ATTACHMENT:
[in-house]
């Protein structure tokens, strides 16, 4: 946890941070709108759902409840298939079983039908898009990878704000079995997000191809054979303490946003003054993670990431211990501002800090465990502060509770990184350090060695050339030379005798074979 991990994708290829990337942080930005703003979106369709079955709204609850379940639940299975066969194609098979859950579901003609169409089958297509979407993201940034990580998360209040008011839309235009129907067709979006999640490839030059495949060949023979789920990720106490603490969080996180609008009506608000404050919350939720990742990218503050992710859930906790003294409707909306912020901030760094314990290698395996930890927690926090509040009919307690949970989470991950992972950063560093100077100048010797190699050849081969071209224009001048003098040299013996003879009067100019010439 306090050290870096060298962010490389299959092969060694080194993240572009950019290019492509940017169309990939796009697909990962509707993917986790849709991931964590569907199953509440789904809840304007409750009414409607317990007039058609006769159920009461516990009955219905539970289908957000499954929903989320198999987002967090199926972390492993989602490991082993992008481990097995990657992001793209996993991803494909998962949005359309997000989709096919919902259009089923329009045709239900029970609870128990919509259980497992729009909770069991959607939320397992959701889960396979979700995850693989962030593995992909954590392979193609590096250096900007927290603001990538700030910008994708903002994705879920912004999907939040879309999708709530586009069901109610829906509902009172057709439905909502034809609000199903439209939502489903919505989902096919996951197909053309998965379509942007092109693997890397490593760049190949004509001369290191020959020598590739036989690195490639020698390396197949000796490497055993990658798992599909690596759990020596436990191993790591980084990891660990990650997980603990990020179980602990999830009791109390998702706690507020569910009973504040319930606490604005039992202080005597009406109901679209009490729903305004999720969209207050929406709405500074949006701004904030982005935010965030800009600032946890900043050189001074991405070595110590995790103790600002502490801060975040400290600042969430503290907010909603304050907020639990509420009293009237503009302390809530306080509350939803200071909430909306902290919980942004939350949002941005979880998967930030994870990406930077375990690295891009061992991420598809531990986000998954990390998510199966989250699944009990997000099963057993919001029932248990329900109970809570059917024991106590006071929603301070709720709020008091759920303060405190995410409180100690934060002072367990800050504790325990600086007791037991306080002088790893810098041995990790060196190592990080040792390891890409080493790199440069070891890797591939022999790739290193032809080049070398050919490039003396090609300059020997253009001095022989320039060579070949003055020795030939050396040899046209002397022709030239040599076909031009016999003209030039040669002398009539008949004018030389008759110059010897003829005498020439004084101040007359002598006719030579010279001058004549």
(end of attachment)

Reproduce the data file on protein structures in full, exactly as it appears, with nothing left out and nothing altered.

[in-house]
């Protein structure tokens, strides 16, 4: 946890941070709108759902409840298939079983039908898009990878704000079995997000191809054979303490946003003054993670990431211990501002800090465990502060509770990184350090060695050339030379005798074979 991990994708290829990337942080930005703003979106369709079955709204609850379940639940299975066969194609098979859950579901003609169409089958297509979407993201940034990580998360209040008011839309235009129907067709979006999640490839030059495949060949023979789920990720106490603490969080996180609008009506608000404050919350939720990742990218503050992710859930906790003294409707909306912020901030760094314990290698395996930890927690926090509040009919307690949970989470991950992972950063560093100077100048010797190699050849081969071209224009001048003098040299013996003879009067100019010439 306090050290870096060298962010490389299959092969060694080194993240572009950019290019492509940017169309990939796009697909990962509707993917986790849709991931964590569907199953509440789904809840304007409750009414409607317990007039058609006769159920009461516990009955219905539970289908957000499954929903989320198999987002967090199926972390492993989602490991082993992008481990097995990657992001793209996993991803494909998962949005359309997000989709096919919902259009089923329009045709239900029970609870128990919509259980497992729009909770069991959607939320397992959701889960396979979700995850693989962030593995992909954590392979193609590096250096900007927290603001990538700030910008994708903002994705879920912004999907939040879309999708709530586009069901109610829906509902009172057709439905909502034809609000199903439209939502489903919505989902096919996951197909053309998965379509942007092109693997890397490593760049190949004509001369290191020959020598590739036989690195490639020698390396197949000796490497055993990658798992599909690596759990020596436990191993790591980084990891660990990650997980603990990020179980602990999830009791109390998702706690507020569910009973504040319930606490604005039992202080005597009406109901679209009490729903305004999720969209207050929406709405500074949006701004904030982005935010965030800009600032946890900043050189001074991405070595110590995790103790600002502490801060975040400290600042969430503290907010909603304050907020639990509420009293009237503009302390809530306080509350939803200071909430909306902290919980942004939350949002941005979880998967930030994870990406930077375990690295891009061992991420598809531990986000998954990390998510199966989250699944009990997000099963057993919001029932248990329900109970809570059917024991106590006071929603301070709720709020008091759920303060405190995410409180100690934060002072367990800050504790325990600086007791037991306080002088790893810098041995990790060196190592990080040792390891890409080493790199440069070891890797591939022999790739290193032809080049070398050919490039003396090609300059020997253009001095022989320039060579070949003055020795030939050396040899046209002397022709030239040599076909031009016999003209030039040669002398009539008949004018030389008759110059010897003829005498020439004084101040007359002598006719030579010279001058004549």